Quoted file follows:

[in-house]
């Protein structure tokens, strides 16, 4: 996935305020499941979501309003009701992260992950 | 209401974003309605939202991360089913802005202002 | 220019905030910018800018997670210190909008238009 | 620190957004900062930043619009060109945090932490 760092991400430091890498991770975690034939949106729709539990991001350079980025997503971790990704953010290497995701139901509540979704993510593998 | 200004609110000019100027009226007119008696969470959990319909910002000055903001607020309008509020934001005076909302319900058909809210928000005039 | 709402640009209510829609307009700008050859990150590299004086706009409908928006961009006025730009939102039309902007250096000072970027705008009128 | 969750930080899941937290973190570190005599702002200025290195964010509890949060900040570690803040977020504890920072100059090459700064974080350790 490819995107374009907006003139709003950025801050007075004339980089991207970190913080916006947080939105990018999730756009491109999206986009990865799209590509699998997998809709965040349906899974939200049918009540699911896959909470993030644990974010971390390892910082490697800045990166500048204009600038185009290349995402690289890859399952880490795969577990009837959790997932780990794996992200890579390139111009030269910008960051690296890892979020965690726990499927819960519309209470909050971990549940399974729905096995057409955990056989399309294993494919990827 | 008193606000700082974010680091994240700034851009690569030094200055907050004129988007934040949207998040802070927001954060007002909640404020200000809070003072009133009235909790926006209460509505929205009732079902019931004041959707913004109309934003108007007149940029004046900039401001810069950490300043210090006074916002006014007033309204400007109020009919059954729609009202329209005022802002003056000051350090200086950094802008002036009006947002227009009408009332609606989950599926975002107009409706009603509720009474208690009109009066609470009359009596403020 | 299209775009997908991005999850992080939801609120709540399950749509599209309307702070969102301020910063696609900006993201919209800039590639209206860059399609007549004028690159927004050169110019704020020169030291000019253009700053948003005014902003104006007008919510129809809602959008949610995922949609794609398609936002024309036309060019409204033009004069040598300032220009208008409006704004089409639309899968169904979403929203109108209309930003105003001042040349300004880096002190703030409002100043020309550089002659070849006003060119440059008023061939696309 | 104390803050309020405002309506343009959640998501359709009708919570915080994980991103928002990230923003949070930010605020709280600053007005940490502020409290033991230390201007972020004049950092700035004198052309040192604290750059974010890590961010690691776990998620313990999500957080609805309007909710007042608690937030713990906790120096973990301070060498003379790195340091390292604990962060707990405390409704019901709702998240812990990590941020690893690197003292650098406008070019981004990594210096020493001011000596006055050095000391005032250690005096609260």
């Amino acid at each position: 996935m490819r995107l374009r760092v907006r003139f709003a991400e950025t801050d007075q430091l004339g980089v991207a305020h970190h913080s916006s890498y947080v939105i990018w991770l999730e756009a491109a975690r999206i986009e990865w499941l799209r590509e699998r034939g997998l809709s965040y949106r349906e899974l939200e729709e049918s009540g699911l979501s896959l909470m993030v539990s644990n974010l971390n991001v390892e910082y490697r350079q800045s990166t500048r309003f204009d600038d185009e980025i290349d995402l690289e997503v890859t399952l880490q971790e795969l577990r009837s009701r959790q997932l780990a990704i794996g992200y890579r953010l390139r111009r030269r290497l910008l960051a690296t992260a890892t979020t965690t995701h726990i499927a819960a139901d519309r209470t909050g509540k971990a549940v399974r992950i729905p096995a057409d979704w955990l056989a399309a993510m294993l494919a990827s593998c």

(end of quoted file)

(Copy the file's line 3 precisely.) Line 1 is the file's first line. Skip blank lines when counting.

């Amino acid at each position: 996935m490819r995107l374009r760092v907006r003139f709003a991400e950025t801050d007075q430091l004339g980089v991207a305020h970190h913080s916006s890498y947080v939105i990018w991770l999730e756009a491109a975690r999206i986009e990865w499941l799209r590509e699998r034939g997998l809709s965040y949106r349906e899974l939200e729709e049918s009540g699911l979501s896959l909470m993030v539990s644990n974010l971390n991001v390892e910082y490697r350079q800045s990166t500048r309003f204009d600038d185009e980025i290349d995402l690289e997503v890859t399952l880490q971790e795969l577990r009837s009701r959790q997932l780990a990704i794996g992200y890579r953010l390139r111009r030269r290497l910008l960051a690296t992260a890892t979020t965690t995701h726990i499927a819960a139901d519309r209470t909050g509540k971990a549940v399974r992950i729905p096995a057409d979704w955990l056989a399309a993510m294993l494919a990827s593998c």